Thursday, March 27, 2014

387 (2014 #15). The Good Braider

by Terry Farish, 
read by Cherise Boothe

This is the story of Viola, a young female refugee from the war-torn South Sudan in the late 1990s and early 2000s, and how she adapts to her first year in America.

The book begins with a quote from The Shadow of the Sun by Ryszard Kapuscinski:  "The spirit of Africa...always appears in the guise of an elephant."  The elephant motif appears throughout the book, including in the names of its three parts.

Part One is Elephant Bones, covering Viola's life and escape from Juba, Sudan, to Cairo, Egypt, from 1999 to 2002.  This part of the book is the longest at 79 pages, but I found it the least compelling.  I would have liked more detail on just what the family went through in their escape.  I didn't really get a feel for life in the Sudan either.  Perhaps this is because the author, Terry Farish, has not been there.  Before listening to the audiobook, I thought perhaps Farish might be a Sudanese refugee, but it turns out she is a white woman who has only gotten as close as Kenya, so perhaps that is why this portion of the book is not as strong.

The book gets much better, though, in the last two parts.  Viola and her mother are refugees in Portland, Maine, and Farish used to work with Sudanese refugees in Portland, so she is writing about what she knows. Part Two is called Elephant Footsteps, and Part Three is Elephant Songs. The division between this and the previous part is the incident foreshadowed in a short segment just before Part One.  It's also a significant turning point in the story, one that I won't spoil here, except to say that it's a good illustration of the difficulties many refugees have in adapting, especially parents used to having more control of their children in their home countries.

Hair-braiding also symbolic in this book. Viola used to braid hair in the Sudan, but stops doing so or even caring for her own hair as she escapes that country.  In an interview, Farish said Viola "has suffered great loss, the strands of her life, and the braiding to her is like the strands she can no longer bring together. In Cairo, her friend tells her, 'You will braid when your are ready. Braiding is from our culture.' I wanted braiding to be a metaphor for Viola's evolving skill in leaning to live in a new culture. Braiding also represents her deep bond with her mother."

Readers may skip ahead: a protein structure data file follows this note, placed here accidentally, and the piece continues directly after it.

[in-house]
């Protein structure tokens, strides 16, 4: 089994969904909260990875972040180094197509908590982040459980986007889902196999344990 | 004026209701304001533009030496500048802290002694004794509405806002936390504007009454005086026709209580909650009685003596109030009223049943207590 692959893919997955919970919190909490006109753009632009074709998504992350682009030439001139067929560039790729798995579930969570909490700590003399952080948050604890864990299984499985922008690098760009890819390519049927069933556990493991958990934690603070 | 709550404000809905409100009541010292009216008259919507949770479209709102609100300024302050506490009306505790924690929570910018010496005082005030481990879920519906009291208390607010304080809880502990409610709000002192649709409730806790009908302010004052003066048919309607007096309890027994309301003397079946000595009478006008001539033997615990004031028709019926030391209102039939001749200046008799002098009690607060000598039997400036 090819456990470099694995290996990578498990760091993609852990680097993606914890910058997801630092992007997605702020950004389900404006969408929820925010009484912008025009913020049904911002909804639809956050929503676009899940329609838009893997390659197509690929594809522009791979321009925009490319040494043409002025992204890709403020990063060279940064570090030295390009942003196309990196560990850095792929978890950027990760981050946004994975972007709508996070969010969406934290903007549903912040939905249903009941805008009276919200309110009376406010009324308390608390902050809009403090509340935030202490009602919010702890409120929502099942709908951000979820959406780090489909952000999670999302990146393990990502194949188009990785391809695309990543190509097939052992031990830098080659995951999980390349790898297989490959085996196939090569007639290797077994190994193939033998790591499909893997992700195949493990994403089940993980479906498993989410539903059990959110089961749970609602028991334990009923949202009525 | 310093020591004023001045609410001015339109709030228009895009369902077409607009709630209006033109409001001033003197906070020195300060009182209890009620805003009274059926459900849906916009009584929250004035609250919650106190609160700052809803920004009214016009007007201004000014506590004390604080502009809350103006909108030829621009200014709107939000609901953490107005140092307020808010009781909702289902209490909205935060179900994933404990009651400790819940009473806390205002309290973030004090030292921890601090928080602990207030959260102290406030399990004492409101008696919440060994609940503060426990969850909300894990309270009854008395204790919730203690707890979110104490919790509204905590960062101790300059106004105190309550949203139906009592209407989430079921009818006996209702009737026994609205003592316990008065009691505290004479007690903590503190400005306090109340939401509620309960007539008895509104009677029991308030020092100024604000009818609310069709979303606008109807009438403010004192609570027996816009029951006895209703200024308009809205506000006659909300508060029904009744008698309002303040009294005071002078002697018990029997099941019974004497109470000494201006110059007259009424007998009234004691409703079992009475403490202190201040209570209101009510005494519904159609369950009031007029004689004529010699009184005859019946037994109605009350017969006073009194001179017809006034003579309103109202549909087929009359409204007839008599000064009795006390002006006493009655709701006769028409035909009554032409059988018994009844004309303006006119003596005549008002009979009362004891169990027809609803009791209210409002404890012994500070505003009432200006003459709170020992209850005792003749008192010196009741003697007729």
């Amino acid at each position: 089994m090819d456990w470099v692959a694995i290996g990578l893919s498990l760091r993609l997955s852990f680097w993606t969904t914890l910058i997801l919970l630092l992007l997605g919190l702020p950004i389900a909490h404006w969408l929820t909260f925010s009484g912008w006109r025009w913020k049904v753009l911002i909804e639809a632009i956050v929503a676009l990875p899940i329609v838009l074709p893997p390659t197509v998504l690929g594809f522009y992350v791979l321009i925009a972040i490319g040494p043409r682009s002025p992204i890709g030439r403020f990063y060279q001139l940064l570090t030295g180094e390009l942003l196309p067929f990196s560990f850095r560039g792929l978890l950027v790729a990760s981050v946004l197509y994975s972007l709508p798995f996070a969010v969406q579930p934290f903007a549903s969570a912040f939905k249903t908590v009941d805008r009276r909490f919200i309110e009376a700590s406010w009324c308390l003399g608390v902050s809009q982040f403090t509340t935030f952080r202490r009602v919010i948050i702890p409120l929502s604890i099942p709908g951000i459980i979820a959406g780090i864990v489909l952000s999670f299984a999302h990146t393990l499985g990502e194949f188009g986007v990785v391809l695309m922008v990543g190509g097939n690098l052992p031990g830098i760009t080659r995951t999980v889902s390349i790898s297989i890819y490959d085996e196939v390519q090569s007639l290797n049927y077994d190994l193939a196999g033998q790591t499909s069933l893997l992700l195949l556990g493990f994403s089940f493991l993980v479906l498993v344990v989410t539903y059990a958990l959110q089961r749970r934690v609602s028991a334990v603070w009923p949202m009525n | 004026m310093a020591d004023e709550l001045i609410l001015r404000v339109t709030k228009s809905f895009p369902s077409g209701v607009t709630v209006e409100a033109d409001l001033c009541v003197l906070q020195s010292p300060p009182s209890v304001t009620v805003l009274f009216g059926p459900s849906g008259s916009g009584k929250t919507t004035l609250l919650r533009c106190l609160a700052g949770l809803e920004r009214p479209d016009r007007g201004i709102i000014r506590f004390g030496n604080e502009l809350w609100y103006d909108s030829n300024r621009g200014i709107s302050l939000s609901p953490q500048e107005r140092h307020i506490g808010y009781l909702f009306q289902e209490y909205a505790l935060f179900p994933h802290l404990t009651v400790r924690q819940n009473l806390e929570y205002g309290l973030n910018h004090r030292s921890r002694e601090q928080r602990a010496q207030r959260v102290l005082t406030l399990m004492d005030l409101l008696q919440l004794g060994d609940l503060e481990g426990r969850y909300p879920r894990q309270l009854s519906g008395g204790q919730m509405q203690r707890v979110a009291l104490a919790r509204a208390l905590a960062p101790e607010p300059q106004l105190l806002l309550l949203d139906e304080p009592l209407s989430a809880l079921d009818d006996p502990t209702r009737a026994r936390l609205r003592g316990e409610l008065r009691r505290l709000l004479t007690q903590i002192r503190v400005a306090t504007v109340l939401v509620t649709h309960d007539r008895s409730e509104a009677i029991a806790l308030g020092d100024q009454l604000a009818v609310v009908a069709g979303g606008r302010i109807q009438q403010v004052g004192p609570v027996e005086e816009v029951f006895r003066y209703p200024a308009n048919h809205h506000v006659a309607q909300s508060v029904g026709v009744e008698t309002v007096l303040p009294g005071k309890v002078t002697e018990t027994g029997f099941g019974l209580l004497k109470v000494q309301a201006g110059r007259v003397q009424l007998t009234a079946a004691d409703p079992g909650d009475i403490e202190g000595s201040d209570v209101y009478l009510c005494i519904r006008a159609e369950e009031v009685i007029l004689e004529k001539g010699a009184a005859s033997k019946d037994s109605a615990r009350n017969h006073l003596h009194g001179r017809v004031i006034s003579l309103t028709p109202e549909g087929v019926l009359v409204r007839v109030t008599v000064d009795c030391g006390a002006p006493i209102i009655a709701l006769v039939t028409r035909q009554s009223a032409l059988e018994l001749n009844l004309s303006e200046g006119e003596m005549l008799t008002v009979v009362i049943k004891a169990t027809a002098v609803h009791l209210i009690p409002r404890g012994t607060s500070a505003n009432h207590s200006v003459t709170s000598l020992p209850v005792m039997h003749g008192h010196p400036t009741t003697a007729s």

The book reflects reality with Viola being raped by a soldier in Sudan.  The scene is not graphic, but I think that (and the incident referred to earlier) make this book better suited for high school age and up, rather than the age 13 and up advertised on the audiobook.  I would definitely recommend it for the older students as well as adults, and it could be the basis of a great multidisciplinary study unit.  The author provides both an educator's guide and a discussion guide as well as other great resources on her website devoted to this book.  A historical note at the end of the book provides some context for the novel in the region's recent history.

I was surprised to learn this book was written in free verse.  That isn't obvious in an audiobook, especially now that very short chapters, often with names (as a poem would have), have become quite common in so much fiction.  Actress Cherise Boothe is an excellent narrator - she uses just enough of an accent to make it clear Viola and her mother have not been in America long, while making Viola's cousin Jackie, for example, sound very Americanized.  Recorded Books as usual does its excellent quality audiobook production.


© Amanda Pape - 2014

[This audiobook was sent to me by the LibraryThing Early Reviewers program in exchange for an honest review.  It will be donated to my university library.]

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